Appreciating the Impressive Career of Lane Smith

Every person has their own memories of one actor or another since it all depends on when they started watching that individual and which roles they can recall them taking part in during their own lives. Lane Smith passed away nearly 16 years ago but has remained one of those that we can easily remember since not only did his career last for quite a while, but he played several memorable parts that allow people to recall his great level of talent in a number of ways. A lot of times he would tend to play a rather hardnosed individual that was good at the role he took on in life but wasn’t much for adapting to another line of thought unless he was brought around gradually or found that it was something he simply couldn’t fight against any longer. Sometimes the roles he took were entirely believable and every now and then it felt as though his characters would be pushed to the brink of reason but not past that point. Essentially, Lane would usually play the kind of characters that had very traditional values and would serve as old-fashioned role models without a lot of give to their character. But in that manner, he did end up playing in roles that kind of reinforced a part of American culture that was comforting to some and very old-fashioned to others.

One of his more negative roles was that of Coach Jack Reilly, who coached the rival team the Hawks in The Mighty Ducks. A lot of us that watched the initial movie should remember this guy since he was the individual that played upon Gordon Bombay’s emotions in a very diabolical manner in order to get his players to perform the way he wanted them to on the ice. Reilly would have been one of the first and the last people that a lot of parents would have wanted to see coaching young players simply because he knew what it took to win, but he wasn’t above pulling cheap shots to make it happen, as was evidenced in the final game between the Ducks and the Hawks. While TMD was kind of a cheesy, family-friendly movie, it was still one that managed to stick with a lot of us since it promoted fair play while remaining competitive, and showed the consequences of cheating in some ways. For instance, targeting another player simply because the coach knew his skill level could help the other team is something that no coach in their right mind would think of doing, well, at least no ethically-minded coach would do this. But Reilly was one of his more noticeable roles to those that grew up in the 80s and the 90s since The Mighty Ducks came out in 1992, when a lot of kids were just hitting that age when family movies were no longer cool, even if they would still watch them now and then.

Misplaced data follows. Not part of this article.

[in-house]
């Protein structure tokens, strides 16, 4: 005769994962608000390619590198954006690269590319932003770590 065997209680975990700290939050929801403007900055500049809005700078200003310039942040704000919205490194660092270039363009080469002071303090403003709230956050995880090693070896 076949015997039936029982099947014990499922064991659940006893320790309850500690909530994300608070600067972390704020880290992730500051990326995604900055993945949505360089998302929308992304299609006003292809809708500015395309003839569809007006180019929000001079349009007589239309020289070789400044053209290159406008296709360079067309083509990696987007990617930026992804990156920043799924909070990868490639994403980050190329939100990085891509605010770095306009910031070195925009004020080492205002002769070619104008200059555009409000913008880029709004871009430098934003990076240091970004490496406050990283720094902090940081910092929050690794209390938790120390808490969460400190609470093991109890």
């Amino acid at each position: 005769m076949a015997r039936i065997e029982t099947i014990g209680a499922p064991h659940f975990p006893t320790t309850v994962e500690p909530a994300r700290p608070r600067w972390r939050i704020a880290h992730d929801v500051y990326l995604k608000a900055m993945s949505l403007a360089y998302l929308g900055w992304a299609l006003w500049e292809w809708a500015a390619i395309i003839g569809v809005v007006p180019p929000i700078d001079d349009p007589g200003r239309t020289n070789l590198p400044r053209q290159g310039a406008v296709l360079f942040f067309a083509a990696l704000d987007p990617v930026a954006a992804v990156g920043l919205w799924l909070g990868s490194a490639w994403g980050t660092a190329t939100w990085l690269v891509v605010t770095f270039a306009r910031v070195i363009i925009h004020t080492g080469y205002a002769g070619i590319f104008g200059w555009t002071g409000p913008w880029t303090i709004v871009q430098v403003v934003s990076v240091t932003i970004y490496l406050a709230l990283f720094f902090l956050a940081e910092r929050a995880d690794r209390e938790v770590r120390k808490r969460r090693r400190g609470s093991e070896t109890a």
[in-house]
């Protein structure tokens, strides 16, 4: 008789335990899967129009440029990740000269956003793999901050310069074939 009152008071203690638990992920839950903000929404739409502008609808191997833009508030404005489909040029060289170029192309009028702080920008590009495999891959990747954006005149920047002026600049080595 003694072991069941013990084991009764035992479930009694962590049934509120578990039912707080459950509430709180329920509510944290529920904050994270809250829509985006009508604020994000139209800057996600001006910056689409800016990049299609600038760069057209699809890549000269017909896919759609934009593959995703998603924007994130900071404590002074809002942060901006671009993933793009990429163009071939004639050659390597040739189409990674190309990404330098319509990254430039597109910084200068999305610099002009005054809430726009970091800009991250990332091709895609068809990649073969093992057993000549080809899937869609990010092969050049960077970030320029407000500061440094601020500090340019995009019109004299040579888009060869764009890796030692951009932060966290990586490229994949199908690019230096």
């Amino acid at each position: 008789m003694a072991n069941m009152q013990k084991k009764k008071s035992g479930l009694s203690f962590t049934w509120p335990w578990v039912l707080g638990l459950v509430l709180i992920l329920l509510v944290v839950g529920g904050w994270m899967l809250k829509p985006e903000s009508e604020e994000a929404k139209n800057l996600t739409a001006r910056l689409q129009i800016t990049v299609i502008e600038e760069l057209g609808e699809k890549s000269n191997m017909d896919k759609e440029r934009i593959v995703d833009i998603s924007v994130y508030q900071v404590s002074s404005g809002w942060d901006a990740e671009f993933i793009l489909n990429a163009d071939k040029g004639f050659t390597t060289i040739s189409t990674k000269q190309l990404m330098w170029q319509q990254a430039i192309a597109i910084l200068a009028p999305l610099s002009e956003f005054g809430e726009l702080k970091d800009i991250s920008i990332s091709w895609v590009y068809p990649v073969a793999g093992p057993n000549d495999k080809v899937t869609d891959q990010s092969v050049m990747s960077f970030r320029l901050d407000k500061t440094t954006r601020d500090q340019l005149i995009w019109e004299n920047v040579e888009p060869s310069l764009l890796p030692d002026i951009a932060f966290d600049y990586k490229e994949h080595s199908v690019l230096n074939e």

Another fun role to watch came during My Cousin Vinny when Lane played opposite of Joe Pesci as D.A. Jim Trotter III. Those that watched the movie will remember that Vinny’s cousin, played Ralph Macchio, and his cousin’s friend were being tried for murder after being falsely accused, and Vinnie, who wasn’t even a practicing lawyer yet, took the case. Trotter wasn’t the bad guy in this movie, but he certainly wasn’t about to help Vinny out any more than he was required to. Despite that, he was still a gentleman that was out to do his job and make his case. The fun part about this role is that he was a man that as all about fair play but wasn’t above trying to gain the advantage whenever he could, in a way that was allowed by the law and wasn’t going against his ethics or principles. Like many roles that Lane took on during the course of his career, it was one that showed that he could be stern but just, and was the kind of guy that could be a role model no matter that in real life a character such as Trotter wouldn’t be liked by everyone simply because of his profession and because he knew how to win, when the case wasn’t being drummed up against two innocent individuals.

The last role I wanted to mention, since it’s a personal favorite, was that of Walter Warner from Son in Law, since Walter is the farming, level-headed type that wasn’t bound to change, wouldn’t change, and would see no reason to change unless he felt the need. From forgetting Crawl’s name, played by Pauly Shore, to being resistant to change, he played what many would think of as the typical farmer. But by the end of the movie he showed a capacity for change and acceptance that might not always be the norm but is still fun to see. All in all, Lane was a great actor that had a long and successful career, and it’s safe to say that he’s missed.


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